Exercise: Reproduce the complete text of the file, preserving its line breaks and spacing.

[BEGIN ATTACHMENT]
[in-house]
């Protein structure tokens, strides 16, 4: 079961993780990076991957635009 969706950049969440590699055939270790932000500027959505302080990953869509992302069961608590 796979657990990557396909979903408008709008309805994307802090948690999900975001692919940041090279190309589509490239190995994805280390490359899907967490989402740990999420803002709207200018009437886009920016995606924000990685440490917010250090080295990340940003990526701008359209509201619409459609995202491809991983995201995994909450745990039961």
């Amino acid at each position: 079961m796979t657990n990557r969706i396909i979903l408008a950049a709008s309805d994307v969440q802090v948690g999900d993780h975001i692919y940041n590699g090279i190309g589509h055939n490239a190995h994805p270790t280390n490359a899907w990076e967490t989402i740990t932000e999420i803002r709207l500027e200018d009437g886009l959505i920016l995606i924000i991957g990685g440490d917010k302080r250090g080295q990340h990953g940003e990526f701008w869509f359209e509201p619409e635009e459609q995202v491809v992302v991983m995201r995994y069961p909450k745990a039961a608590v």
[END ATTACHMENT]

[in-house]
């Protein structure tokens, strides 16, 4: 079961993780990076991957635009 969706950049969440590699055939270790932000500027959505302080990953869509992302069961608590 796979657990990557396909979903408008709008309805994307802090948690999900975001692919940041090279190309589509490239190995994805280390490359899907967490989402740990999420803002709207200018009437886009920016995606924000990685440490917010250090080295990340940003990526701008359209509201619409459609995202491809991983995201995994909450745990039961």
């Amino acid at each position: 079961m796979t657990n990557r969706i396909i979903l408008a950049a709008s309805d994307v969440q802090v948690g999900d993780h975001i692919y940041n590699g090279i190309g589509h055939n490239a190995h994805p270790t280390n490359a899907w990076e967490t989402i740990t932000e999420i803002r709207l500027e200018d009437g886009l959505i920016l995606i924000i991957g990685g440490d917010k302080r250090g080295q990340h990953g940003e990526f701008w869509f359209e509201p619409e635009e459609q995202v491809v992302v991983m995201r995994y069961p909450k745990a039961a608590v």